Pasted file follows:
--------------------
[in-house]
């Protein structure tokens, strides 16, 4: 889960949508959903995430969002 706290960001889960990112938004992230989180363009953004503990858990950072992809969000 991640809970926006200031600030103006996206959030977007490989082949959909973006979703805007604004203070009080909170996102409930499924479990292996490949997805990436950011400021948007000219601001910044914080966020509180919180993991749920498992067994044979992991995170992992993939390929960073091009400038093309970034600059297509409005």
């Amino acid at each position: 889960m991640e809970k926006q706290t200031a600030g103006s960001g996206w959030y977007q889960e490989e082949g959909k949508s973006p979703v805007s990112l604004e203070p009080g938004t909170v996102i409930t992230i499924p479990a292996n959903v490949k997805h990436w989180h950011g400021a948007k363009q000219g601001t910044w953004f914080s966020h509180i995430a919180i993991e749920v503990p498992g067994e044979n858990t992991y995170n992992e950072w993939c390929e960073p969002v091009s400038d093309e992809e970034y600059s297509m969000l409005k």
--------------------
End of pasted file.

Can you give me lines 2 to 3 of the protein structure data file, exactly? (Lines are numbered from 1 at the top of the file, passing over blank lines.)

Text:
């Protein structure tokens, strides 16, 4: 889960949508959903995430969002 706290960001889960990112938004992230989180363009953004503990858990950072992809969000 991640809970926006200031600030103006996206959030977007490989082949959909973006979703805007604004203070009080909170996102409930499924479990292996490949997805990436950011400021948007000219601001910044914080966020509180919180993991749920498992067994044979992991995170992992993939390929960073091009400038093309970034600059297509409005």
């Amino acid at each position: 889960m991640e809970k926006q706290t200031a600030g103006s960001g996206w959030y977007q889960e490989e082949g959909k949508s973006p979703v805007s990112l604004e203070p009080g938004t909170v996102i409930t992230i499924p479990a292996n959903v490949k997805h990436w989180h950011g400021a948007k363009q000219g601001t910044w953004f914080s966020h509180i995430a919180i993991e749920v503990p498992g067994e044979n858990t992991y995170n992992e950072w993939c390929e960073p969002v091009s400038d093309e992809e970034y600059s297509m969000l409005k």